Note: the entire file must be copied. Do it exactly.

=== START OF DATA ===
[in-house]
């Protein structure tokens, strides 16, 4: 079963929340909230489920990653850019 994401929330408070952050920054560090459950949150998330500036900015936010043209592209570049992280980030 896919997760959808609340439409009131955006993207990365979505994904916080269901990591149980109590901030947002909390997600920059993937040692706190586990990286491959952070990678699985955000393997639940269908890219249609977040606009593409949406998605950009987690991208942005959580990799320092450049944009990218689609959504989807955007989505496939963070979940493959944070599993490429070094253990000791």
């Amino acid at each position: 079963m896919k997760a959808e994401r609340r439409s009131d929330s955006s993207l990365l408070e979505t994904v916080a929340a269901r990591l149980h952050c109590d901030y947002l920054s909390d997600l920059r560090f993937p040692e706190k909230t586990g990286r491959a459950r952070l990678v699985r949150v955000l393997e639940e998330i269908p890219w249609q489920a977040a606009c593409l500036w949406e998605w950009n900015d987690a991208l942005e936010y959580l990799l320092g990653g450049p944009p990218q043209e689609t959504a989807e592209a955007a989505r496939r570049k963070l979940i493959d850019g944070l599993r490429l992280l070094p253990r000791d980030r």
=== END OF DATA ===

[in-house]
């Protein structure tokens, strides 16, 4: 079963929340909230489920990653850019 994401929330408070952050920054560090459950949150998330500036900015936010043209592209570049992280980030 896919997760959808609340439409009131955006993207990365979505994904916080269901990591149980109590901030947002909390997600920059993937040692706190586990990286491959952070990678699985955000393997639940269908890219249609977040606009593409949406998605950009987690991208942005959580990799320092450049944009990218689609959504989807955007989505496939963070979940493959944070599993490429070094253990000791």
């Amino acid at each position: 079963m896919k997760a959808e994401r609340r439409s009131d929330s955006s993207l990365l408070e979505t994904v916080a929340a269901r990591l149980h952050c109590d901030y947002l920054s909390d997600l920059r560090f993937p040692e706190k909230t586990g990286r491959a459950r952070l990678v699985r949150v955000l393997e639940e998330i269908p890219w249609q489920a977040a606009c593409l500036w949406e998605w950009n900015d987690a991208l942005e936010y959580l990799l320092g990653g450049p944009p990218q043209e689609t959504a989807e592209a955007a989505r496939r570049k963070l979940i493959d850019g944070l599993r490429l992280l070094p253990r000791d980030r």